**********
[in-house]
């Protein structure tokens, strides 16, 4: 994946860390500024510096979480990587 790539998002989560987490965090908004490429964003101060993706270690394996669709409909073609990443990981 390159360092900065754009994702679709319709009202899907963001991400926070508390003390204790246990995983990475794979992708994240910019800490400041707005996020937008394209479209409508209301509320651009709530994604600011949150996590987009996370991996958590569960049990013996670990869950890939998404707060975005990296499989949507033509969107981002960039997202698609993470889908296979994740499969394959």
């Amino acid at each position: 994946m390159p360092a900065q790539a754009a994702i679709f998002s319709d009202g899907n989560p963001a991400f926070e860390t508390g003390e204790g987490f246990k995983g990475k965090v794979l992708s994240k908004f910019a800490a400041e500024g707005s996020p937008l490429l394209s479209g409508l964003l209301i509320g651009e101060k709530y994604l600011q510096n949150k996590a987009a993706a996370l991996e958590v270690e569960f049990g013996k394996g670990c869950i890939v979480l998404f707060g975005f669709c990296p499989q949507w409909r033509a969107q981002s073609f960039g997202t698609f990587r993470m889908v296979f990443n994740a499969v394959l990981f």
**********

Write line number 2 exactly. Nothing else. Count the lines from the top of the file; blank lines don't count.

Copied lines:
């Protein structure tokens, strides 16, 4: 994946860390500024510096979480990587 790539998002989560987490965090908004490429964003101060993706270690394996669709409909073609990443990981 390159360092900065754009994702679709319709009202899907963001991400926070508390003390204790246990995983990475794979992708994240910019800490400041707005996020937008394209479209409508209301509320651009709530994604600011949150996590987009996370991996958590569960049990013996670990869950890939998404707060975005990296499989949507033509969107981002960039997202698609993470889908296979994740499969394959």